- Smart contract layer. Should support the implementation of smart contracts and automatic payments. For example automatic tax accounting and tax collection for simple transactions.
- Information layer. Should support optional passing of information along transaction. For example, receipt, transaction, and contract details.
- GDPR compliant. CBDC parties should maintain control of the information passed via CBDC transactions. The technology should ensure personal data integrity and compliance with GDPR standards.
- Statistical information. CBDC should enable the collection of statistical information without de-anonymizing personal information. For example, the calculation of price indexes.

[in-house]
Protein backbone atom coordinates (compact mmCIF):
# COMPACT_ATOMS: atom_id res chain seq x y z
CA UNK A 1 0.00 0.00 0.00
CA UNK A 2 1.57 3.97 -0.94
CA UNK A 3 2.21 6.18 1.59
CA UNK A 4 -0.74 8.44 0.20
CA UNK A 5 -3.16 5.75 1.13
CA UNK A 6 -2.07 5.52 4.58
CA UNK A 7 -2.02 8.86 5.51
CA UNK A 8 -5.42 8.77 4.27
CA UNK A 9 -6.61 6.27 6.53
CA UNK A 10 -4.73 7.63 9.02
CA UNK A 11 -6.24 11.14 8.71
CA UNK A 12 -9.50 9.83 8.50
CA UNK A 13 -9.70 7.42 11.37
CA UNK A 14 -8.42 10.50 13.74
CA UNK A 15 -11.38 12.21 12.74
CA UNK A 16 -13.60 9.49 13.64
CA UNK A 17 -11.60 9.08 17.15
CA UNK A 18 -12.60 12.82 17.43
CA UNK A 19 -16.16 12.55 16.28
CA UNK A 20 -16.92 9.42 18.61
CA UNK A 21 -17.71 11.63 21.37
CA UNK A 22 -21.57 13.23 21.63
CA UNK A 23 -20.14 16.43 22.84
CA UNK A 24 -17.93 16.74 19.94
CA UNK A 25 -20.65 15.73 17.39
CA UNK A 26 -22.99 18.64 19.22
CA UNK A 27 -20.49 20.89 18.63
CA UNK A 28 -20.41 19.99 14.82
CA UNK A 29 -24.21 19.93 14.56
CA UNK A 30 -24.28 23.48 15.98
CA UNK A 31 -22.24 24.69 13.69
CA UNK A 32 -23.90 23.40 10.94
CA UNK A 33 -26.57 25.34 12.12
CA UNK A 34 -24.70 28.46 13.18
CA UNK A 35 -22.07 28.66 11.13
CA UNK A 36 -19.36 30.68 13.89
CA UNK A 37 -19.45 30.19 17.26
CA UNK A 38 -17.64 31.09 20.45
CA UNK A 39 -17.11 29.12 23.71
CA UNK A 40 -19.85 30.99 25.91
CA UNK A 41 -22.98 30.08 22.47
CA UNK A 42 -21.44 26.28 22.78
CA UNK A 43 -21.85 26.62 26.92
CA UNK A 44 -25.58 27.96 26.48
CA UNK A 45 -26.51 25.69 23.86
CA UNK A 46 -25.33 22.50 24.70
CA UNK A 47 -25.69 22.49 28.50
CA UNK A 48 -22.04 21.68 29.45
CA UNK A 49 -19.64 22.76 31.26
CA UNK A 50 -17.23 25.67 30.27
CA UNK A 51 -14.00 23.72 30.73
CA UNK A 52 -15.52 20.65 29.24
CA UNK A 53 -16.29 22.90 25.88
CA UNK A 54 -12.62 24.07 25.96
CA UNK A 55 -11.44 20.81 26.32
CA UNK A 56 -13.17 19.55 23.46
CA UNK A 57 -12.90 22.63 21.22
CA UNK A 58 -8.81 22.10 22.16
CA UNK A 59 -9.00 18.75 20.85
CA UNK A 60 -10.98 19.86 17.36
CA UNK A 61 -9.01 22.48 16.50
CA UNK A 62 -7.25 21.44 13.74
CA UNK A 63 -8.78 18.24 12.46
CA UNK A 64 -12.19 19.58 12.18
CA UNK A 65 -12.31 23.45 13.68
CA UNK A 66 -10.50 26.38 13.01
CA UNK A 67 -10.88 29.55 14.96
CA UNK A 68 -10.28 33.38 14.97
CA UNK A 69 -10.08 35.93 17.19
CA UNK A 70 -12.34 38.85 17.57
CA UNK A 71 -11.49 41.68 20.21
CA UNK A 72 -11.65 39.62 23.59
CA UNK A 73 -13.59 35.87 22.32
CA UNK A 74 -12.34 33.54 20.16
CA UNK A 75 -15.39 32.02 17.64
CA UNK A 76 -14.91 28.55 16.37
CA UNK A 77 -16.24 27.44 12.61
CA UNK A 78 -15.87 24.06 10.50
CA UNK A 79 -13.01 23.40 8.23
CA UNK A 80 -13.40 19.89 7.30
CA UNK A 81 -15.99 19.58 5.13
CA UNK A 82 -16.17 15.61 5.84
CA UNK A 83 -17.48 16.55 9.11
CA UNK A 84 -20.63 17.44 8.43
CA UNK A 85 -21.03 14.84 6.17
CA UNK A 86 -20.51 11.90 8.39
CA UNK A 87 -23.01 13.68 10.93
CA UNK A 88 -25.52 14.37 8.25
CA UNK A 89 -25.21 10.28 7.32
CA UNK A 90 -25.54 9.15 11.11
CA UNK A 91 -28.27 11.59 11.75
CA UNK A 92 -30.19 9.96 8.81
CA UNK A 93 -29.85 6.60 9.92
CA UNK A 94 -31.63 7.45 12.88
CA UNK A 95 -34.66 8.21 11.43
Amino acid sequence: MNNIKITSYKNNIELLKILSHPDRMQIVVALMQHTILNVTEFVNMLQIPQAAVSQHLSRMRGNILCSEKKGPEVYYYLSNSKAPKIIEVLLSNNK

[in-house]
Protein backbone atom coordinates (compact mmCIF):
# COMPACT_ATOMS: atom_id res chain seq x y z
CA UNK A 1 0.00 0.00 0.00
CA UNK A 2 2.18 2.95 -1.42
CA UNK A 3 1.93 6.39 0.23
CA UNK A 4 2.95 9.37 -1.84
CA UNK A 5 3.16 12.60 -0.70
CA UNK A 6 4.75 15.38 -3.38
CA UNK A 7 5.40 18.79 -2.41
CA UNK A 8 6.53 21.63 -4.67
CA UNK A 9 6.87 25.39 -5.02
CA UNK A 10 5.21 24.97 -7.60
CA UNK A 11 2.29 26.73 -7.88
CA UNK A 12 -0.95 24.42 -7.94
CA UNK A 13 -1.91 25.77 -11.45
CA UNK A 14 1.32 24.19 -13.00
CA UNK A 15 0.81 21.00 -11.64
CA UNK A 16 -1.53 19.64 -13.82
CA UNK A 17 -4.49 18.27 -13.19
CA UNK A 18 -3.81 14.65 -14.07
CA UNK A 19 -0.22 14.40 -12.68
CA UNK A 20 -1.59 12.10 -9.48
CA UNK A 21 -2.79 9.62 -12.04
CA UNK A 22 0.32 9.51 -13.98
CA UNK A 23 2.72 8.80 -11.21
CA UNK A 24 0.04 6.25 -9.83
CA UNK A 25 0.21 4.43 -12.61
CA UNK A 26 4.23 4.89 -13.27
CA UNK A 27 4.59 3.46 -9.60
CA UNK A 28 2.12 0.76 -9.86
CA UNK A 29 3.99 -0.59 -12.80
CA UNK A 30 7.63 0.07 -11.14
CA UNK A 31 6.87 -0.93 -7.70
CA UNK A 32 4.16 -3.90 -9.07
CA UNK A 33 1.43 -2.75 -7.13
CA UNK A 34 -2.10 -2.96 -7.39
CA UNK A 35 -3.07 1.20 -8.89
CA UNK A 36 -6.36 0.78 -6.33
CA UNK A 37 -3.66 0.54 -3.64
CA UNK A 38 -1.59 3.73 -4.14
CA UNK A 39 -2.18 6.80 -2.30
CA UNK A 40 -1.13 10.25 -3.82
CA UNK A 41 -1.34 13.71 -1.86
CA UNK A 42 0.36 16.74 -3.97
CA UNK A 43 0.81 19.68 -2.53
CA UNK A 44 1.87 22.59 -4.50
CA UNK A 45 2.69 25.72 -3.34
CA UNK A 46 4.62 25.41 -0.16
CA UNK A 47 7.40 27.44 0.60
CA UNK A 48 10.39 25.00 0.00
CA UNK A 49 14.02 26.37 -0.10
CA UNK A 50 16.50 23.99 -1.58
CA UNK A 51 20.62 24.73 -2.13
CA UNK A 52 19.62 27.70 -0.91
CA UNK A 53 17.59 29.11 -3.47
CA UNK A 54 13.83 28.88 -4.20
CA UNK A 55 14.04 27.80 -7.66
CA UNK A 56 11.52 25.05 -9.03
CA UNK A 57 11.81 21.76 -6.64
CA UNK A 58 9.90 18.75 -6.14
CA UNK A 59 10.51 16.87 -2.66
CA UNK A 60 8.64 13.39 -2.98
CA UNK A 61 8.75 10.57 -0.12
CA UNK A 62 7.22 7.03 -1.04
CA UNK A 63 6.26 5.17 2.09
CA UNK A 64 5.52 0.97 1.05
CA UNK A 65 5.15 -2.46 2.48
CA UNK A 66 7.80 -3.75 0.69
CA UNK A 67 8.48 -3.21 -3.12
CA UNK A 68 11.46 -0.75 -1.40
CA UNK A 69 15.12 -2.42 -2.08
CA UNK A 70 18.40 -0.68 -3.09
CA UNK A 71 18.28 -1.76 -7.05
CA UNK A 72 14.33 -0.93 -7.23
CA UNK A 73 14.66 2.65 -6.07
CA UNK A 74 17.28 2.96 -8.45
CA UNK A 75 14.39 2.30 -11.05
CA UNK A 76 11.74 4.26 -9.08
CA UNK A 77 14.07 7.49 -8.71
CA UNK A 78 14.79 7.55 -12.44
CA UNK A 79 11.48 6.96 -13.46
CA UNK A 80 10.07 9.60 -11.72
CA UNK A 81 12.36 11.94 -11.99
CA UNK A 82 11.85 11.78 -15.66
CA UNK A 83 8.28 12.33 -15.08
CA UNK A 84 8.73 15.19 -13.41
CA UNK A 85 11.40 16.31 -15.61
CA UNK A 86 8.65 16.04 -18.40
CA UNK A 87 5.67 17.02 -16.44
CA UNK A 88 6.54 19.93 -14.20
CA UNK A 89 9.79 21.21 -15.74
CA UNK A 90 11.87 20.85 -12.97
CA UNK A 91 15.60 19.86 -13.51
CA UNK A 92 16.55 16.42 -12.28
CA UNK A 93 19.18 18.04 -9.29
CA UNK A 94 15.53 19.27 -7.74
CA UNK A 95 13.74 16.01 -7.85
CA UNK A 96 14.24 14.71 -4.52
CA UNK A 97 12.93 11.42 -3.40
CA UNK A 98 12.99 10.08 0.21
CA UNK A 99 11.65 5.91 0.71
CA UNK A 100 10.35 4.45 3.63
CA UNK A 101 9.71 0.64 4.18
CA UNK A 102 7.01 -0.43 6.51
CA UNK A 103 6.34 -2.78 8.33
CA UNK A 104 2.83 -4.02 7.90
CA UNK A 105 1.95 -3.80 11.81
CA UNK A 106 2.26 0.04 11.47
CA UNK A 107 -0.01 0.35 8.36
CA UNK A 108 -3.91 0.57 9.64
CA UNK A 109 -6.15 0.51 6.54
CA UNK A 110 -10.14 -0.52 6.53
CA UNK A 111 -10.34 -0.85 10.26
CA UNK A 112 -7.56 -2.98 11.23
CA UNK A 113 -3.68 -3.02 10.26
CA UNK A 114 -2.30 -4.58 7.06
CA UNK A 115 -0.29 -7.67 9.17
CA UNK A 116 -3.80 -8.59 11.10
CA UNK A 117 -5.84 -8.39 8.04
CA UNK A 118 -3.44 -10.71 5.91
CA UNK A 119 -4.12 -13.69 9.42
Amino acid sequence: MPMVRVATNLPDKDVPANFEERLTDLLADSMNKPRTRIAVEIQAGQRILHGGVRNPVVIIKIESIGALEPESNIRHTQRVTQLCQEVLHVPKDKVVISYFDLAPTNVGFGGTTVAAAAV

- AML/CFT compatible. Transaction traceability should comply with AML standards especially FATF Recommendation 16. The solution should seek an optimal balance between ensuring privacy and AML/CFT risks.
- Cyber Resilience. The system should be resistant to active operational threats, especially cyberattacks.
- Offline payments. Ability to make limited p2p offline transactions.
- Interest payments. CBDC should support interest payments to the owner of the CBDC as well as interest rate tiering.
- Operational limits. There should be an ability to impose limits on individual holdings and transactions.
- Operation approvals. Possibility of multi-signature approvals for certain operations.